STATE OF MINNESOTA
IN COURT OF APPEALS
C1-96-345

In the Matter of the Welfare of:
B.M.L., Child.

Filed September 17, 1996
Reversed and Remanded
Huspeni, Judge

Hubbard County District Court
File No. J09550121

John M. Stuart, State Public Defender, Dwayne Bryan, Asst. State Public Defender, 2829 University Ave. S.E., Suite 600, Minneapolis, MN 55414 (for Appellant child)

Gregory D. Larson, Hubbard County Attorney, Courthouse, P. O. Box 486, Park Rapids, MN 56470 (for Respondent)

Considered and decided by Huspeni, Presiding Judge, Randall, Judge, and Amundson, Judge.

S Y L L A B U S

Plain error, mandating a new trial, occurs when the adjudication of a juvenile as delinquent is based on a prima facie showing of a statutory violation; there must be a finding of delinquency beyond a reasonable doubt.

Reversed and remanded.

O P I N I O N

HUSPENI, Judge

The district court granted a petition that appellant be adjudicated delinquent based on its finding that the petitioner had made a prima facie showing that appellant violated Minn. Stat. § 609.3451, subd. 1 (1994). Appellant seeks a new trial on the grounds that the use of the prima facie standard was plain error affecting his substantial rights. We agree, and reverse and remand for a new trial.

FACTS

Appellant, then aged 15, allegedly entered the room where H.Y., aged 17, was sleeping and touched her breasts over her clothes. She awoke and ordered him to leave the room, which he did. H.Y. later reported the incident. Appellant was charged with one count of criminal sexual assault in the fifth degree in violation of Minn. Stat. § 609.3451, subd. 1, and a petition was filed to adjudicate him delinquent.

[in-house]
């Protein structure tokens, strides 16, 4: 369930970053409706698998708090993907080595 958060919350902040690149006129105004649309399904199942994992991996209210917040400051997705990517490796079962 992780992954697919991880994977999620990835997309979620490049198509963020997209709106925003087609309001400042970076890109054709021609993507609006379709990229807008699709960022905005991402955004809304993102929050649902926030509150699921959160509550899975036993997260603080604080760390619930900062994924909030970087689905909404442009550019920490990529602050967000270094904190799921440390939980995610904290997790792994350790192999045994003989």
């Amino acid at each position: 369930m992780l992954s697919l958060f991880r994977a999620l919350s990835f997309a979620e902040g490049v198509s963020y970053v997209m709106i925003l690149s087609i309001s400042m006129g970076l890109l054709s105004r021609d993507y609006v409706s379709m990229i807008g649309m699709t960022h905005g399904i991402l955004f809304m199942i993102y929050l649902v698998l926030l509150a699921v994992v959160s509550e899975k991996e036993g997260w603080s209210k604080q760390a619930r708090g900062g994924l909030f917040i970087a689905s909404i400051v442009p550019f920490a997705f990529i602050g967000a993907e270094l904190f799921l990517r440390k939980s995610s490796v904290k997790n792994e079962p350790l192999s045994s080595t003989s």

Following a bench trial, the district court found:

That the petitioner [had] proved a prima facie showing that [appellant] violated Minn. Stat. § 609.3451, Subd. 1 and the Court does find that [appellant] is guilty of a violation of Minn. Stat. § 609.3451, Subd. 1.

The court granted the petition for delinquency and adopted the recommended disposition that appellant be placed on supervised probation, complete 40 hours of community service, complete a psychological sex offender evaluation, comply with DNA testing as per statute, register as a sex offender as per statute, have no further offenses, and have no contact with the victim. No objection was made to the district court's findings.

ISSUE

Is the use of the prima facie standard for an adjudication of delinquency plain error that can be remedied only by a new trial?

ANALYSIS

"[A]llegations in the delinquency * * * petition must be proved beyond a reasonable doubt." Minn. R. Juv. P. 27.05; see In Re Winship, 397 U.S. 358, 368, 90 S. Ct. 1068, 1075 (1970). Failure to object to the use of the incorrect standard does not prevent that use from being plain error if the use seriously affects substantial rights. See State v. Parker, 417 N.W.2d 643, 647 (Minn. 1988) (citing United States v. Young, 470 U.S. 1, 105 S. Ct. 1038, 1047 n.14 (1985)).